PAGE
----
At one point earlier in my twenties, I worked as part of the behavioral staff within an inpatient psychiatric hospital providing both acute and residential care to children and teenagers. It was a fairly new hospital, only a couple of decades old, and had never served as anything but a psychiatric facility. For years it had also housed both adult acute and adult residential units, but about a year prior to my employment, the company shut down those units and moved the adults elsewhere.
The experience that most stands out to me took place in a shut down adult unit. Given the layout of the facility, the only way to the medical offices or the little kid unit was to walk all the way down the long hall that once housed a small portion of the adults. The hall was dark, cluttered by storage and some damaged wall decor, and all of the bedrooms were locked and empty. After every cluster of bedrooms, there stood a set of steel double doors that could only be opened by scanning your badge. This was to lessen the chance of any flight risk client truly going rogue.
It was early on in my time there, and I was on my way to the little kid unit to talk to their nurses station. After I'd buzzed through a couple of double doors in the abandoned adult wing, I came through another set and found a young, slight built child staring at me from the end of a longer hall, just before the last set of double doors that would finally open to a nurses station and brightly lit, colorful children's day room. She startled me, and when I saw her I knew she probably wasn't a rogue patient, if that makes sense to you. But, not wanting to be catch the mental chaos that comes with a psychiatric hospital, I chalked it up to the spooky unit and asked her where the adults were, if they knew she wasn't in the day room. She quickly turned to her left, laughed, and ran into a bedroom.
I approached the room and, as I'd said earlier, it was locked. Just like the rest of them. That solidified in my mind what was going on, but before I could leave the unit with a face that read "Eek! Poltergeist!" I had to make triple sure that she wasn't in there. I opened it and, just as I suspected, there was no one. No furniture, no storage, no child. An empty room. I check its bathroom. Nobody.
I switched channels on my hand held. "This is flowersgrowback. I think I saw a little girl, curly hair, on the 600 unit. New client maybe, she isn't familiar. I haven't been able to find her again. Are all of the kids accounted for down here?"
Immediately the nurses from the closest station and two male coworkers were scouring the unit. All of the children were exactly where they needed to be, but if there was a random child in the building, she needed to be found. After a long while, the search was abandoned and I became the "new client." Funny, right?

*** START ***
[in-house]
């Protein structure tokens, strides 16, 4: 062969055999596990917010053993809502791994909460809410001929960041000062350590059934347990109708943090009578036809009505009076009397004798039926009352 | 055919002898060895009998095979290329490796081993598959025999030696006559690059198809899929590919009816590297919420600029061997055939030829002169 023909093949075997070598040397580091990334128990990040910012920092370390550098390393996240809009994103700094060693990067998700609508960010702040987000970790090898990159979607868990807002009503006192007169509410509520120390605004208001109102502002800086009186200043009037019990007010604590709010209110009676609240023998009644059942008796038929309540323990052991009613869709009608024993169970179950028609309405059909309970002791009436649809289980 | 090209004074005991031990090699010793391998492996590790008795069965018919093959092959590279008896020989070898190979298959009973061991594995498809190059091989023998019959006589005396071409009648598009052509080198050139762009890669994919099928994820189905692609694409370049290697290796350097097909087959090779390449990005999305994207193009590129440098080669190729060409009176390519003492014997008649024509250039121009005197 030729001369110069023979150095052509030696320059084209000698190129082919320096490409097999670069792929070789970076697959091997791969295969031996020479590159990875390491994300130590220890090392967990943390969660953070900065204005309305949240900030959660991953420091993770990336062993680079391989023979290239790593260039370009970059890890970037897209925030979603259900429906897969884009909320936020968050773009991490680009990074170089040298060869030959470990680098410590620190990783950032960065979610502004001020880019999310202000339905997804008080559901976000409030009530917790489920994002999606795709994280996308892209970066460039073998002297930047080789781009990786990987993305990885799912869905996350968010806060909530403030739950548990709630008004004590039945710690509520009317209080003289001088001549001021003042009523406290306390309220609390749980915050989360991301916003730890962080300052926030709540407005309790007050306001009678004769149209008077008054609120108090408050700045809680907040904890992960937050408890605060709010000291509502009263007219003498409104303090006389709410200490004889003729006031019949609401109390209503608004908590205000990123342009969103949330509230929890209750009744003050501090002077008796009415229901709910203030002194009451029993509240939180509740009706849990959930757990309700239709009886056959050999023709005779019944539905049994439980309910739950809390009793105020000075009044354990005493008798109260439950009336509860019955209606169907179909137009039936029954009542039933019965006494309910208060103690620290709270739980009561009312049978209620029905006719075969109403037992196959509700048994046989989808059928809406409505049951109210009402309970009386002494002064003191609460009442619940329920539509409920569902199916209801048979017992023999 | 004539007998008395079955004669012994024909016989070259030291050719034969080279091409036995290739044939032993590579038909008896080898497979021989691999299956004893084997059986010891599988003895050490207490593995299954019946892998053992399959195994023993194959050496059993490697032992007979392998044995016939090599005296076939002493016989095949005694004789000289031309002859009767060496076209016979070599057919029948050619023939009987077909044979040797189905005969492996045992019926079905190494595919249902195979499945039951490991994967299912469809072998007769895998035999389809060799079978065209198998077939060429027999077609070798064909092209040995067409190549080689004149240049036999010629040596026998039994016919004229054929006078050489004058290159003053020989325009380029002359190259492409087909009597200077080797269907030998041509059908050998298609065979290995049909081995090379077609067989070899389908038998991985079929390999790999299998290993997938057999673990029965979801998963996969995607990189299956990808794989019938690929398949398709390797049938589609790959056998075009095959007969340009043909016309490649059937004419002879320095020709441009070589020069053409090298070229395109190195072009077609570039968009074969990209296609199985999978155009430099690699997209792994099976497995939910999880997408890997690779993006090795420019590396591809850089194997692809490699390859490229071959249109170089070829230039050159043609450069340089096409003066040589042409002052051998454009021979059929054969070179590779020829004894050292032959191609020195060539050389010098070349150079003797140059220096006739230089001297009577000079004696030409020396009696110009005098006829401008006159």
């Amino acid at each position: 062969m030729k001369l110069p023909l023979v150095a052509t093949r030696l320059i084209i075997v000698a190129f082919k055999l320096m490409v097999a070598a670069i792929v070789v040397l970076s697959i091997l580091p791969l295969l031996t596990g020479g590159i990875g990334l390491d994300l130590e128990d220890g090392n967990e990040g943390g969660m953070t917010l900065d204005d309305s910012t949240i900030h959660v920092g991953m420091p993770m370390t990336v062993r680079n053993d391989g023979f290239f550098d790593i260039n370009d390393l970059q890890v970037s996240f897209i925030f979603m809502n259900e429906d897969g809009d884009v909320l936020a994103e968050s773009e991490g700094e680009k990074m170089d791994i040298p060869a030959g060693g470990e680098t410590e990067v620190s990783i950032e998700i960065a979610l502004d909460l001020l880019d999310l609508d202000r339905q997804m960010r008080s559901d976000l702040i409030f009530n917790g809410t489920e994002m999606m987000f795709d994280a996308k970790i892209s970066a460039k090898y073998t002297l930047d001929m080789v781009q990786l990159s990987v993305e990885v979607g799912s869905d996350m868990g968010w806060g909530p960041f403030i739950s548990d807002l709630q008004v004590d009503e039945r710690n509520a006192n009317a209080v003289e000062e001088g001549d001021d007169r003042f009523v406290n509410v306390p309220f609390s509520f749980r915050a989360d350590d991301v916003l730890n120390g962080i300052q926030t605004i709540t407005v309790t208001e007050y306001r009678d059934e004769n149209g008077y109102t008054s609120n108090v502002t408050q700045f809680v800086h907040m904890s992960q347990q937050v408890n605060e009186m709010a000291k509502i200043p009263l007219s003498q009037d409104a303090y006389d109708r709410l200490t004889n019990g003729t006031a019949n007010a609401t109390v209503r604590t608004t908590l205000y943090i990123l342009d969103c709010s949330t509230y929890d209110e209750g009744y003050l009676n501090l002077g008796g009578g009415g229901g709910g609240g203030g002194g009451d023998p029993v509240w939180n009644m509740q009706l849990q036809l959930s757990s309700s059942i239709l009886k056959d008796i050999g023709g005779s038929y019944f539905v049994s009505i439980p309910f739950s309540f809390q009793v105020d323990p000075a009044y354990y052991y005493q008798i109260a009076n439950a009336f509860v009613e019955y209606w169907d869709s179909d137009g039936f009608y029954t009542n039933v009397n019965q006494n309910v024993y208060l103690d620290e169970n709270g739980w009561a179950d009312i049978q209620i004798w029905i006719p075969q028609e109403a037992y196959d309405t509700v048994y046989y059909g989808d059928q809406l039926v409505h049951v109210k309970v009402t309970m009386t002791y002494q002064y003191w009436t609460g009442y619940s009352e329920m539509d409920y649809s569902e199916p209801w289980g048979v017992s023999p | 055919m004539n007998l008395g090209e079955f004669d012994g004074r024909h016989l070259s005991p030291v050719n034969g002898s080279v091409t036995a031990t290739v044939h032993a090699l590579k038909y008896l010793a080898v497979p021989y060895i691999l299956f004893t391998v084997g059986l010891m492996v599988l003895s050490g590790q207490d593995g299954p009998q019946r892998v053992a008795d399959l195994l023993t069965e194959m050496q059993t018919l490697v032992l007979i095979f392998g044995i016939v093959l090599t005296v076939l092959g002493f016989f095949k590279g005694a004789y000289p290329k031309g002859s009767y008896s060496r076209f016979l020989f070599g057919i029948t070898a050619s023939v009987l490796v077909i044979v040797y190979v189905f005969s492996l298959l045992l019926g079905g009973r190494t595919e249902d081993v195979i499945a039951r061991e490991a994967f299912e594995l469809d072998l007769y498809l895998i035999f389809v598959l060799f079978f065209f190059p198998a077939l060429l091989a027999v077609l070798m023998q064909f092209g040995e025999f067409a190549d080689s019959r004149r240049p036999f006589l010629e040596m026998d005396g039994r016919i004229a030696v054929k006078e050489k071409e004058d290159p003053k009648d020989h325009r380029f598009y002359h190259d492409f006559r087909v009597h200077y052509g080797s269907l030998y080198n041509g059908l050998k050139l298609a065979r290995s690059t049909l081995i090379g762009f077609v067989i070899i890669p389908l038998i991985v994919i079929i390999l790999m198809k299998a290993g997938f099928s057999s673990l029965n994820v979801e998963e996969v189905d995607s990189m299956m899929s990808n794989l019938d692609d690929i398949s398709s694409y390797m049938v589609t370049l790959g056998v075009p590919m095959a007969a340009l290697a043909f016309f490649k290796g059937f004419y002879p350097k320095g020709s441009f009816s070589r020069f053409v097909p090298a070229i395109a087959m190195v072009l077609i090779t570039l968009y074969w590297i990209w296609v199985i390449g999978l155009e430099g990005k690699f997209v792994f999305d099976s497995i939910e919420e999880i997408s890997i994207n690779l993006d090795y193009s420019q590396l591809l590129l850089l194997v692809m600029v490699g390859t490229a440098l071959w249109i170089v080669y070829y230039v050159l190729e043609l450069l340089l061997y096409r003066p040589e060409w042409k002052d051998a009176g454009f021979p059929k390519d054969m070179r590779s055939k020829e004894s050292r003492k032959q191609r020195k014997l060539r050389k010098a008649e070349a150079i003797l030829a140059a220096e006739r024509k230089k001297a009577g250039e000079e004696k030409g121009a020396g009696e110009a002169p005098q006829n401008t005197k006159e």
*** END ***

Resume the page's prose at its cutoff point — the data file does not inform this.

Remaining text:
One of the nurses who'd been there for over a decade pulled me to the side. I expected a lecture. I was embarrassed to have rang a false alarm. But instead she explained to me that although no one had died in the hospital, that eventually every female employee would run into a little girl with curly hair. She could be anywhere in the hospital, and seems to giggle and run off like she's playing with you. She'd seen her more than once and was a little confused as to why the girl would be there, but basically the nurse understood that I wasn't insane.
Once word got around that I'd seen "that little girl," some other staff that had been there longer started pulling me to the side and whispering to me their belief in my story and sharing with me their own.
Outside of the little girl, it wasn't unusual to hear or feel left over or residual energy. Someone small and invisible pulling on your pants leg. Little footsteps running down the hall at you full speed. You turn around, hear the running getting closer, but you're the only one in the hallway. Laughter, squealing, tiny voices in empty play rooms and the vacant cafeteria. I once heard balls bouncing in the gym in the middle of the night. Thinking there must be staff playing "therapeutic" basketball with an upset teenager, I opened up the door and it was pitch black but I could still hear the balls and the feet. I turned on the light and it all went silent.
No one has died there. Now, that doesn't mean that none of the clients haven't died away from the hospital, unfortunately. So maybe that's something. A lot of kids, adults, teenagers who came to the hospital knew it as the only safe place in the entire world. Sometimes when they were scared, they'd even walk to the hospital on their own in the rain or at night, whenever their home was too much. I'm sure there's also a lot of residual energy. It's highly chaotic. Lots of violence, self injury, etc. Goes on.